A deep-felt sense of relief descended on Lebanon as soon as Lebanese politicians inked the Doha Agreement on May 21, ending nearly 18 months of political deadlock. It was remarkable to see what a simple signature can do for life on the ground. Within hours, the opposition’s makeshift camping that had paralyzed downtown Beirut was dismantled and the army removed most of the checkpoints, which had emphasized the war-like mood in the Lebanese capital.
In tune with the sudden upbeat mood, bubbly pop diva Haifa Wehbe’s concert one day later launched the rebirth of downtown Beirut, which in the following weeks gradually regained some of its former glory. If one were to stroll through the city today, seeing the bustling restaurants and terraces, one can hardly imagine that only weeks ago barbed wire separated soldiers from demonstrators.
Although by late June Lebanon’s politicians had still not agreed upon the make-up of the new cabinet, the sense of relief following Doha was rapidly translated into a variety of positive economic indicators. Not only did shops and restaurants in the downtown see the return of some clientele, but stock prices soared, over one million tourists are expected in summer, while the banking and real estate sectors, which suffered the least during the past three years of political turmoil, are likely to pick up pace.
Even the World Bank is upbeat. In its latest Global Development Finance Report, the financial watchdog predicted Lebanon’s GDP to grow by 3.5% in 2008. The report pointed out that Lebanon recorded a meager 1% growth in 2007, while the average growth rate in the MENA- region amounted to 5.7%. However, if Lebanon is able to maintain political stability, growth could amount to 4.5% and 5% in 2009 and 2010 respectively.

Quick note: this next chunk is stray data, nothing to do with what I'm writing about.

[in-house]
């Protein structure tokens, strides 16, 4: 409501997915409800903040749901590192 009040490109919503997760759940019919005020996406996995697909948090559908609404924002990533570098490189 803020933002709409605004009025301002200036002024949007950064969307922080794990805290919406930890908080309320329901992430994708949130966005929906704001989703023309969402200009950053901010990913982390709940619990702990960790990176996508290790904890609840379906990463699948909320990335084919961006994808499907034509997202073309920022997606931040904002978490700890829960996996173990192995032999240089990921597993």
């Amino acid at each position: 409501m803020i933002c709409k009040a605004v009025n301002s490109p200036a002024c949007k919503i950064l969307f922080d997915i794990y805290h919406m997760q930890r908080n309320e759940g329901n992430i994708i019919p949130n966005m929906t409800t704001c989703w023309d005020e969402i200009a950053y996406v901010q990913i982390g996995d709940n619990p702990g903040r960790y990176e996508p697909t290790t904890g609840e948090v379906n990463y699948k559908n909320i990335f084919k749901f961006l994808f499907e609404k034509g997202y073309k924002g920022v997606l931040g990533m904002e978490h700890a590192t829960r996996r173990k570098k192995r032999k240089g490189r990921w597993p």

Solidere stocks swing upward
One immediate winner of the Doha Agreement was the Beirut Stock Exchange (BSE), and especially Solidere. Most recent trading at the BSE concerned Solidere shares, which should not come as a surprise, as Lebanon’s largest property firm manages part of downtown Beirut.
While the price of Solidere shares amounted to some $22 in early May, it climbed to over $31 within hours of signing the Doha Agreement. On June 20, the price of Solidere A and B shares closed at $37 and $36.7 respectively. There was more good news regarding Solidere, as the firm in June announced a net profit of $155.9 million in 2007, up 18% compared to just a year earlier.
If the Doha Agreement holds, and downtown Beirut remains open to the public, Solidere share prices are likely to climb further, certainly seeing the upcoming opening of the Beirut Souks, which is to add some 100,000 square meters of retail space to the Beirut market. In the near future, it will also embark upon sale of the reclaimed lands at the Normandy Bay.